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Tire size help

Old 07-28-16, 04:43 PM
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fbeans
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Tire size help

My son needs a new tire and I would like to know what tire widths for his current wheel.

It's a 16" with a 16x1-3/8 tire....... what are my tire option short of buying a new wheel...

Last edited by fbeans; 07-28-16 at 05:46 PM.
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Old 07-28-16, 04:50 PM
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Is the tire worn out or is the tire flat?
Any bike shop and maybe even Wallyworld will have 16x1-3/8 tires and tubes. Make sure you use a tire lever to remove the old tire.
If you don't feel comfortable doing the repair yourself, any bike shop can do it for you and show you how for next time.
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Old 07-28-16, 05:08 PM
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Ok....

I was asking about wider tire options, can I put a 1.5, 1.7, 1.95, 2.0 tire on the current rim that has a tire on it 1-3/8. The tire is worn out and not flat. He apparently did brake adjusting without telling me, did it incorrectly and the pad wore the side of the tire and is now showing cords.

So I want to replace the tire using the current rim and just go a little wider, possible?
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Old 07-29-16, 10:08 AM
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Originally Posted by fbeans View Post
I was asking about wider tire options, can I put a 1.5, 1.7, 1.95, 2.0 tire on the current rim that has a tire on it 1-3/8...
As counter-intuitive as it may be, fractional tire sizes (16 x 1 3/8") and decimal tire sizes (16 x 1.5") are typically NOT interchangeable. The rims for those sizes are often a few mm different in diameter. Heck, in this case even fractional sizes may not match up because there have been a few different 16" fractional standards. 16 x 1 3/8" tires typically have a bead seat diameter (BSD) of 349 mm, but Sheldon Brown's site mentions two other 16 x 1 3/8" specs plus Schwinn's 16 x 1 3/4" tires that have a BSD of 317 mm.

Since there have been a LOT of different tire sizing systems, some of which are easily confused like the various 16" sizes, the ISO and ETRTO came up with their own sizing system based on consistent measurements instead of arbitrary labels. You can typically find the ISO size on a tire's sidewall even if it has some other sizing designation as well. Do you see any marking like "37-349" on your current 16 x 1 3/8" tires? That designation means the tire is 37 mm in width and has a bead seat diameter of 349 mm. If you find any other tire with a "-349" size and reasonable width, it'll fit your rims.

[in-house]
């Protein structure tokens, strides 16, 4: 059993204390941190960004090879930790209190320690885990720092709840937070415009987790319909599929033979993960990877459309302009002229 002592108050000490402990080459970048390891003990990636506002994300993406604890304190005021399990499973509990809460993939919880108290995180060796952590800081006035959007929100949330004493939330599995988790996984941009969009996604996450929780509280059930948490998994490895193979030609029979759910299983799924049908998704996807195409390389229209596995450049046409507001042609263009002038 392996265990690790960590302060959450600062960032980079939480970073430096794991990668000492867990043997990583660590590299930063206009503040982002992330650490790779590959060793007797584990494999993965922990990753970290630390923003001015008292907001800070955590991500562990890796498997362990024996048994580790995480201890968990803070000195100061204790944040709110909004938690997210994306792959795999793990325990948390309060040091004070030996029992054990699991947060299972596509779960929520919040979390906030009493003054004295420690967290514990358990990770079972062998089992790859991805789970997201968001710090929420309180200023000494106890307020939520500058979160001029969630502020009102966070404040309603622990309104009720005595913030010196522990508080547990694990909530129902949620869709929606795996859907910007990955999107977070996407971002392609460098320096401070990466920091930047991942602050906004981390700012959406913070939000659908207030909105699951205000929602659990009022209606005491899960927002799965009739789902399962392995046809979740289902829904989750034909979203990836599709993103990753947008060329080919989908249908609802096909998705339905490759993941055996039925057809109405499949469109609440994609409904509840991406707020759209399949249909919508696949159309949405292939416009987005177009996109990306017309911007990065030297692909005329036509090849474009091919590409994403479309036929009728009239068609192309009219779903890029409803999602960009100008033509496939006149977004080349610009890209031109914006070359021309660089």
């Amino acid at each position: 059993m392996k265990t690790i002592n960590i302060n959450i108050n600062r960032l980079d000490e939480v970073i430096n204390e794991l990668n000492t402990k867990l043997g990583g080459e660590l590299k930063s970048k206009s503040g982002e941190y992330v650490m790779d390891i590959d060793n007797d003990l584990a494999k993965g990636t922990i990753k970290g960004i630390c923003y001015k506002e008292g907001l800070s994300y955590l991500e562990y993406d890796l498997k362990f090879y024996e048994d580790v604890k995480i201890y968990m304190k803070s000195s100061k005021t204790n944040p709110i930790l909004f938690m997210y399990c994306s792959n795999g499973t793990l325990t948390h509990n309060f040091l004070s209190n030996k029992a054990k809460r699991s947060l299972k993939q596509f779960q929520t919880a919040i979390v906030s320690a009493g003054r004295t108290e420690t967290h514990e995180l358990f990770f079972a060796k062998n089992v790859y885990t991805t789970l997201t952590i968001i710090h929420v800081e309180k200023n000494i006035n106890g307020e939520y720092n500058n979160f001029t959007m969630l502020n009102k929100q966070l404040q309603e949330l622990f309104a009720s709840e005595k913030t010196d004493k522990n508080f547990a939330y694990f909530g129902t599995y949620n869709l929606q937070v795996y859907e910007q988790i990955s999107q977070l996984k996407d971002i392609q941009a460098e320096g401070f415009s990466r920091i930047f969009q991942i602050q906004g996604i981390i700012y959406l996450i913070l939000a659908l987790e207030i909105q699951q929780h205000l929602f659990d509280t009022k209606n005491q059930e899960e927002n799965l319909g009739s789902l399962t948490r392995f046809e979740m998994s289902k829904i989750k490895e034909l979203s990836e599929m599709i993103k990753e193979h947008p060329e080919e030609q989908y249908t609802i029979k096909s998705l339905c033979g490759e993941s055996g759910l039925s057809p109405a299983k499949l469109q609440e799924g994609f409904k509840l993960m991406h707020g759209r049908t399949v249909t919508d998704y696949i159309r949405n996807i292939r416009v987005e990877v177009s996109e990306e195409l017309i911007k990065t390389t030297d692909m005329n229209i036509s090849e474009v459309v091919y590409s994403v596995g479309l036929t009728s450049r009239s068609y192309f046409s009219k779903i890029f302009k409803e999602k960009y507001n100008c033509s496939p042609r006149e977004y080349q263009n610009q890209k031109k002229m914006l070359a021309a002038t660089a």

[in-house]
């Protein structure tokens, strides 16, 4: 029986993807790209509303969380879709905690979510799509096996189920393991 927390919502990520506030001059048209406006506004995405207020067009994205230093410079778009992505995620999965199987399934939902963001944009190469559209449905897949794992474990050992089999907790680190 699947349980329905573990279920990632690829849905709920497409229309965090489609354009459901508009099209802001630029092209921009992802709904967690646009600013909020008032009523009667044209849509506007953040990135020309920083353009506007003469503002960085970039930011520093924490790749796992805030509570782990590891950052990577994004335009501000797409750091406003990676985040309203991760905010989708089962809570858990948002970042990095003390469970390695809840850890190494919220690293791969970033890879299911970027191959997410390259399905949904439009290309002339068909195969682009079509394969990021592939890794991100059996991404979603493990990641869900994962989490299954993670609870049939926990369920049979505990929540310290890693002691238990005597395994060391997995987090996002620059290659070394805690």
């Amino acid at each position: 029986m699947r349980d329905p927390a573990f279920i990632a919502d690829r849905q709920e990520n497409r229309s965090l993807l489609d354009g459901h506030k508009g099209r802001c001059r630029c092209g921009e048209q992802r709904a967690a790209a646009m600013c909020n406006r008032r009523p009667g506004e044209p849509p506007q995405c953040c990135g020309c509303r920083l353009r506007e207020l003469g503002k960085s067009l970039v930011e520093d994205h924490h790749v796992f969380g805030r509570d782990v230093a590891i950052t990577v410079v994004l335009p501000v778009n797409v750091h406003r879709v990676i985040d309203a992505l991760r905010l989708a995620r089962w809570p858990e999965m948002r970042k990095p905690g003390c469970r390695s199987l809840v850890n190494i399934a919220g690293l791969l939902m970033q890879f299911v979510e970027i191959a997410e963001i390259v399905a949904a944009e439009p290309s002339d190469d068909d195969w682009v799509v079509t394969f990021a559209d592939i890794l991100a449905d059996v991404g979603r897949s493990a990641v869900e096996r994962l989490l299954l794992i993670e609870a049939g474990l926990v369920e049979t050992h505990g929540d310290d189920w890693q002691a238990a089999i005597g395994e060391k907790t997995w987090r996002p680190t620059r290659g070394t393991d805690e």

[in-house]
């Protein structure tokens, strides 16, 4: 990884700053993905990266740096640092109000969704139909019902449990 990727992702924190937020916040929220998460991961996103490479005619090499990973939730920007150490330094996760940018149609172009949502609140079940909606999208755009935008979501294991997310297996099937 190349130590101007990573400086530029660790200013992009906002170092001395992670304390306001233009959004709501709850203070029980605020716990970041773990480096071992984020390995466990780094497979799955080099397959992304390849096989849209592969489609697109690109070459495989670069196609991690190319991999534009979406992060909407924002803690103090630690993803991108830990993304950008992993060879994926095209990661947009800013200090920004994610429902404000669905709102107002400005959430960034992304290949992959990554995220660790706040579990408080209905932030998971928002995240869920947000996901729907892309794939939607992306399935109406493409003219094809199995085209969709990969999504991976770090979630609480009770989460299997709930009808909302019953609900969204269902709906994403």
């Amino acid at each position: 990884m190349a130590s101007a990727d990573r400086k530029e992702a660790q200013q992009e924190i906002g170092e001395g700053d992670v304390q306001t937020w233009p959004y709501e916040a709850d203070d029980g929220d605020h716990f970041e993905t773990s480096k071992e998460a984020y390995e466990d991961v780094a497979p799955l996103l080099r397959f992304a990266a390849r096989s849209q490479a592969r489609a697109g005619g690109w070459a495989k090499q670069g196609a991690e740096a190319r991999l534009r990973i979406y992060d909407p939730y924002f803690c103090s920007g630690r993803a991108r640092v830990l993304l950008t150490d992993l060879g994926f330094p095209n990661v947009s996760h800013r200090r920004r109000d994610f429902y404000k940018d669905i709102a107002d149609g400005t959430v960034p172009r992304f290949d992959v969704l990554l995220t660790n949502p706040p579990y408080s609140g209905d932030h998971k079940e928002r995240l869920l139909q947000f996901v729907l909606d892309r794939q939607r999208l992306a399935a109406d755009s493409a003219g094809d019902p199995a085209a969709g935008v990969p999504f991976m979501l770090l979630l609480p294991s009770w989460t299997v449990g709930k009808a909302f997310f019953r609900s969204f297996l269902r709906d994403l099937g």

But to cut to the chase, I don't know of any size with a 349 mm diameter other than 16 x 1 3/8". You may be limited to that specific width.

Last edited by SkyDog75; 07-29-16 at 10:25 AM.
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Old 07-29-16, 11:05 AM
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Solved, thanks

Originally Posted by SkyDog75 View Post
As counter-intuitive as it may be, fractional tire sizes (16 x 1 3/8") and decimal tire sizes (16 x 1.5") are typically NOT interchangeable. The rims for those sizes are often a few mm different in diameter. Heck, in this case even fractional sizes may not match up because there have been a few different 16" fractional standards. 16 x 1 3/8" tires typically have a bead seat diameter (BSD) of 349 mm, but Sheldon Brown's site mentions two other 16 x 1 3/8" specs plus Schwinn's 16 x 1 3/4" tires that have a BSD of 317 mm.

Since there have been a LOT of different tire sizing systems, some of which are easily confused like the various 16" sizes, the ISO and ETRTO came up with their own sizing system based on consistent measurements instead of arbitrary labels. You can typically find the ISO size on a tire's sidewall even if it has some other sizing designation as well. Do you see any marking like "37-349" on your current 16 x 1 3/8" tires? That designation means the tire is 37 mm in width and has a bead seat diameter of 349 mm. If you find any other tire with a "-349" size and reasonable width, it'll fit your rims.

But to cut to the chase, I don't know of any size with a 349 mm diameter other than 16 x 1 3/8". You may be limited to that specific width.
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Thank-you for the explanation. I found a wheel & tire @ the junk yard $5 and so far it's holding air.
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Old 08-01-16, 09:20 PM
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Metric ... 340~ 349 to 305, , is possible & nothing beats actually Measuring
above is bead seat Diameter Radius is of course half that., inner-tubes hold the air, typically ,
not the Tire around it ..
setting aside the tubeless specialist race tire schemes..
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